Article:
Bell has announced a series of helmets that in some ways is the biggest game-changer in the last 50 years.
I hate the way that sounds, but in this case it is absolutely a true statement.
We are about to see a handful of very relevant super-premium helmet models be introduced or revamped by Shoei, Schuberth and Bell. Good company to be in, without a doubt. None have excited me as much as the new Bell Star Series, which was presented today by Chris Sackett, vice president and general manager of Bell Helmets, at the American International Motorcycle Expo.
Bell brought safety to the forefront with the creation of the original Bell Star back in 1968 and finally is once again breaking convention, pushing boundaries and challenging accepted standards with the new Bell Star line. This helmet series will seriously challenge for “best of” honors in the motorcycle community and I will not be surprised to see Bell win a few design awards from outside the industry. I’m thinking Red Dot or I.D.E.A., organizations that recognize groundbreaking designs from all fields and disciplines.
To cover the basics, the new line will include three versions, all of which will be based on a completely new exterior design that really shrink wraps the overall size down to the absolute minimum while maintaining DOT and Snell approval. Gone is the bobblehead look of the old Bell Star with its three shells. The new Star Series will use five individual shells.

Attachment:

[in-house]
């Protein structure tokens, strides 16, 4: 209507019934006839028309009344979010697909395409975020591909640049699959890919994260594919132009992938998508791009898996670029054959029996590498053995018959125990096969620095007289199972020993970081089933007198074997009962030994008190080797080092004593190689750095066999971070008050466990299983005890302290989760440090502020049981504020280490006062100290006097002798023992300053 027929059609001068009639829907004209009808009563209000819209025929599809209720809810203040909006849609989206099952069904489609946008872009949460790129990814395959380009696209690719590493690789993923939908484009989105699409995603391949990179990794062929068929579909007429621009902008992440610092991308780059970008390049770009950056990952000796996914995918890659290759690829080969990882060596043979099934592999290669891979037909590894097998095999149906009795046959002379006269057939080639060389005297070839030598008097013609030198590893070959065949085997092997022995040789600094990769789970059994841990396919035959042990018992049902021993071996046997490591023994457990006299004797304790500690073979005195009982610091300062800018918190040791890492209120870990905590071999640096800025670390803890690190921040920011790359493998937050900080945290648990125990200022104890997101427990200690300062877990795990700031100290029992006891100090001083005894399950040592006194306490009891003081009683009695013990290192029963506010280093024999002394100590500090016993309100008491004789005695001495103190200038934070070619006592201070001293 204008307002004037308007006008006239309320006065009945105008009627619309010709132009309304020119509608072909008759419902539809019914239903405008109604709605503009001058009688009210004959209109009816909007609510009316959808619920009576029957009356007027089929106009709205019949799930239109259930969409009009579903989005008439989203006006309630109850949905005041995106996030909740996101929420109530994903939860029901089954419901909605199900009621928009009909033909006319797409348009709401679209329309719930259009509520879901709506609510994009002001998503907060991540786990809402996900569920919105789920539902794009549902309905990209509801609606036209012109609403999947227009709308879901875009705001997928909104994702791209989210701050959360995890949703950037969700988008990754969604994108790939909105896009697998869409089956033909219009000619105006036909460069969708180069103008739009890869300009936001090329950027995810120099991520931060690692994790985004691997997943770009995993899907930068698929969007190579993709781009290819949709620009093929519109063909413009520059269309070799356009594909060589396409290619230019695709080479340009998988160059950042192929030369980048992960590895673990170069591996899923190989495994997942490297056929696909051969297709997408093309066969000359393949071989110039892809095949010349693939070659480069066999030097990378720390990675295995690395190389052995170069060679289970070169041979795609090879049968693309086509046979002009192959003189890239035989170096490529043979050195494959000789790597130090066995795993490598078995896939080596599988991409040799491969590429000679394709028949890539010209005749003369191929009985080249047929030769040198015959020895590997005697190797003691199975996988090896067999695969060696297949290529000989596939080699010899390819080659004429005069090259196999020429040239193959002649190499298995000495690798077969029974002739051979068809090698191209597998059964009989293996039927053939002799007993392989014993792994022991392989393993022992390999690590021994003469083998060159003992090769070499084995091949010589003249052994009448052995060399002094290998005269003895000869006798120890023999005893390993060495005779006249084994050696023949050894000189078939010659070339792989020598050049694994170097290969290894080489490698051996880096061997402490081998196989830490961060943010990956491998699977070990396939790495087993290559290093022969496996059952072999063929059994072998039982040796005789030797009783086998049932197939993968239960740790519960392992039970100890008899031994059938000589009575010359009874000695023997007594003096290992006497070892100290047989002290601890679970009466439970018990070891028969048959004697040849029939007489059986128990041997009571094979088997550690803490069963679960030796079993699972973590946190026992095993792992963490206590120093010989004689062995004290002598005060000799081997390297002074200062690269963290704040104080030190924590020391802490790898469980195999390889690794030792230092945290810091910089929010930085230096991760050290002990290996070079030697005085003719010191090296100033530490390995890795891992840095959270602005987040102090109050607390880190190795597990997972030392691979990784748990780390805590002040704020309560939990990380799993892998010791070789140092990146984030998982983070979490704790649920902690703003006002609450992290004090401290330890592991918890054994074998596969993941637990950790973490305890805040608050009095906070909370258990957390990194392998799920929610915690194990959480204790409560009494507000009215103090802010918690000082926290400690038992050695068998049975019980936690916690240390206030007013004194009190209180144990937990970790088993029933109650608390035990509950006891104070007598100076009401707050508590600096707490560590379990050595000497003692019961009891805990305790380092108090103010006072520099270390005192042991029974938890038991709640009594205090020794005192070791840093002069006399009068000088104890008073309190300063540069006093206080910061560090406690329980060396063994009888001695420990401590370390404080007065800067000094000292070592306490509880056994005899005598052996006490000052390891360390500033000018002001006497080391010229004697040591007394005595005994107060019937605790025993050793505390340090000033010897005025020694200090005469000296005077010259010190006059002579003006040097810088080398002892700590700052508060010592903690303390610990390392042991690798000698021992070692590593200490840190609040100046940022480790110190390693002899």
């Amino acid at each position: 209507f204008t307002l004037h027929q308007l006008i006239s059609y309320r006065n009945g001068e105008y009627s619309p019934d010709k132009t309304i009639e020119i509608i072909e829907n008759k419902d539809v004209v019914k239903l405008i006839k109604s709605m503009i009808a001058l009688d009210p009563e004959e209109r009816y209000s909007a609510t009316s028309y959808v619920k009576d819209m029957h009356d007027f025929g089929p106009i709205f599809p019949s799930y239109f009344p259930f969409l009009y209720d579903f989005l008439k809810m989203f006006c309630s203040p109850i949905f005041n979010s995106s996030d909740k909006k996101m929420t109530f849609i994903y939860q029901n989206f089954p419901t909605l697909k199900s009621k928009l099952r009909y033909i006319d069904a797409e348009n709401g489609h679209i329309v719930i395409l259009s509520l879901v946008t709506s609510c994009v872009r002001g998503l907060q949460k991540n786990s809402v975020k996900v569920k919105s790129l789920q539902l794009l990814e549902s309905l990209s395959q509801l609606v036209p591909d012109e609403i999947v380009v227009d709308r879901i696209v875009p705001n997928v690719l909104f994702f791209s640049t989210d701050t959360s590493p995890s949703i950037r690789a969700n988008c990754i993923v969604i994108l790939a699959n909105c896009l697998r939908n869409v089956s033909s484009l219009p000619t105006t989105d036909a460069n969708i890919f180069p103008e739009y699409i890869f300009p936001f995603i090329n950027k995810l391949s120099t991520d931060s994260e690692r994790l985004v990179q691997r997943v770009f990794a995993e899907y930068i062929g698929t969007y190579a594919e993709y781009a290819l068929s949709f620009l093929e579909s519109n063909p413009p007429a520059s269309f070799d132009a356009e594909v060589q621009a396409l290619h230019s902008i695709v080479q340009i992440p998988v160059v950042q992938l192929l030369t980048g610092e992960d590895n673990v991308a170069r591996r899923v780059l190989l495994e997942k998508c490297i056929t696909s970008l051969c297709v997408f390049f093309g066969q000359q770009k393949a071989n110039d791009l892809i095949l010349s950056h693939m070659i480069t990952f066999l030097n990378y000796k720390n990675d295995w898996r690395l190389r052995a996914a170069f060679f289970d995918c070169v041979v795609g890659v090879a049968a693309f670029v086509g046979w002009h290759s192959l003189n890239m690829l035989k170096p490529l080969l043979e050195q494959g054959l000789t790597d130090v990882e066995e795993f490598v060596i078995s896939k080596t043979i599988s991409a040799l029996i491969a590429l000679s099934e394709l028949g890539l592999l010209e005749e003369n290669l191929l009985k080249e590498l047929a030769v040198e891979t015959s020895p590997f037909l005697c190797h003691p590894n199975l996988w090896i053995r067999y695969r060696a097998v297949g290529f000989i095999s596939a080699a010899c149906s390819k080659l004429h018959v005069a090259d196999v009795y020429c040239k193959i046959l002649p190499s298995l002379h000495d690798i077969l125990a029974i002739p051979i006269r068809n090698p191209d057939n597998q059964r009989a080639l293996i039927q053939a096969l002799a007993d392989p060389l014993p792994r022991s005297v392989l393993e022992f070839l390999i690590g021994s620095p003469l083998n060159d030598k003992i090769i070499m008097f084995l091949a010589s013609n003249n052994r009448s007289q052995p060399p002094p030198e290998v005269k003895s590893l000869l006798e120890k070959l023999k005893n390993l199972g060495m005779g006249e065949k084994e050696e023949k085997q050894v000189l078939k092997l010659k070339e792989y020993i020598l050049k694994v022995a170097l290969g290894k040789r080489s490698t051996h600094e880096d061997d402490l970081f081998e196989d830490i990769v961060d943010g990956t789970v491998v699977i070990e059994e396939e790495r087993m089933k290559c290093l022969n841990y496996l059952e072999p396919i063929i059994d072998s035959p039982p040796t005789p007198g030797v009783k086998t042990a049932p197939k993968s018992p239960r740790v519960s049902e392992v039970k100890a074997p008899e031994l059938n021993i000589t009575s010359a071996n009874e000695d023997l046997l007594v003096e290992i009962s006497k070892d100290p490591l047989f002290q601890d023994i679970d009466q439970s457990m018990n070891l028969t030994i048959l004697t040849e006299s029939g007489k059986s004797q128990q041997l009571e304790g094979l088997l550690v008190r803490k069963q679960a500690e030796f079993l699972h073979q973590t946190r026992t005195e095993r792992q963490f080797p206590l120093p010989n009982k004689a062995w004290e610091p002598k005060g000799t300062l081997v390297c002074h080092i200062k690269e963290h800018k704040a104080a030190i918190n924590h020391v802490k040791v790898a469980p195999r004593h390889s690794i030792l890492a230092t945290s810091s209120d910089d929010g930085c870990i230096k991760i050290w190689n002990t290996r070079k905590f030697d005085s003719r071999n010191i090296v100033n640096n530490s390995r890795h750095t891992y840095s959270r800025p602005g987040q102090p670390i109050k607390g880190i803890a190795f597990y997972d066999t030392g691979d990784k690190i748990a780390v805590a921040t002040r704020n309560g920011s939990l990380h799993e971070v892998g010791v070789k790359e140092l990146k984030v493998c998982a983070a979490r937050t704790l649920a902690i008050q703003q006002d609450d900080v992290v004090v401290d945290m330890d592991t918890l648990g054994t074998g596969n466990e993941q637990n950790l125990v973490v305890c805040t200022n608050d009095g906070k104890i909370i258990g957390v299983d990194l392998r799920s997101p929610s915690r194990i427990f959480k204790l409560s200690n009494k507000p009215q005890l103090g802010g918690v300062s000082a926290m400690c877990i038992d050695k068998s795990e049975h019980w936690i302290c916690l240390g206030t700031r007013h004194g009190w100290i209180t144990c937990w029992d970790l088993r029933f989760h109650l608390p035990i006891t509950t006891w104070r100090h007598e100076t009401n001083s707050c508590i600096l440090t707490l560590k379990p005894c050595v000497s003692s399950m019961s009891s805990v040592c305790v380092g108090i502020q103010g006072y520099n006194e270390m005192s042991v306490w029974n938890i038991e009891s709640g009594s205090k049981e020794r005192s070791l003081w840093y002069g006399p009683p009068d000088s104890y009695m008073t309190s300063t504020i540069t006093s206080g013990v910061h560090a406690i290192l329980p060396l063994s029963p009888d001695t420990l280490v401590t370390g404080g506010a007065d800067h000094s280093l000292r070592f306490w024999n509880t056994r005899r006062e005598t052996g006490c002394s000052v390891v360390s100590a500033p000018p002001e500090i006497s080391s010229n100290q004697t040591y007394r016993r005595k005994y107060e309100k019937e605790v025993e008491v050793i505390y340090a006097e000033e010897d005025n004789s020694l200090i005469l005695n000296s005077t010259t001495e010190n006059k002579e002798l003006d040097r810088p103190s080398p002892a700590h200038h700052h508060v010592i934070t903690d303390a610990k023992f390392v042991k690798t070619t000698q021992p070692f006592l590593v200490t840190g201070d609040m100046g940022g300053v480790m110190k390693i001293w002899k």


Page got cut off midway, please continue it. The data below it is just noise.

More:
Bell has continued with the sweeping aerofoil, but moves it off the top of the head, bringing it further out of the wind to eliminate the buffeting the old model was known for. Bell has also developed a completely new shield called the “Panovision” face shield. Had Bell offered only this new face shield, it would have met the bar that most manufacturers use to define a new model release. It offers a push-button release that works with such simplicity and repeatability that it makes you wonder why everyone has not come up with such a solution. In Bell tradition, it will be offered in a myriad of colors and options, including the photochromic Transitions shield, and for the first time will be offered in Pinlock, however not both at once.
One of the most interesting features of the Panovision Face Shield is the dip you notice on the lower gasket surface on both the left and right side. These cutouts are not just “style” features, but actually came from the Moto2, MotoAmerica and Isle of Man TT racers who were testing the helmet. The notch allows for better side rearward vision, meaning less head turn for lane checks. May not seem like a big deal, until you actually try it yourself. It’s amazing how such a small detail can have such a big impact in everyday use.
One of the things that I noticed immediately is how much attention has been paid to minimizing protrusions. Vents are very low profile. Part line tolerances are very tight. You can see the effort that has been put into the details and production techniques. This should really address the other nasty trait that the current Star helmets are known for: noise. Sure, they vent well, but at the price of being one of the loudest helmets on the market.
So fit and finish and smart design are fine, but you’re probably wondering how I’m going to back up my statement that these helmets represent a significant advance over the past 50 years. The answer is in the invisible part of the helmet. Bell is bringing its Flex Technology, seen in the Moto 9 off-road helmet, to road helmets.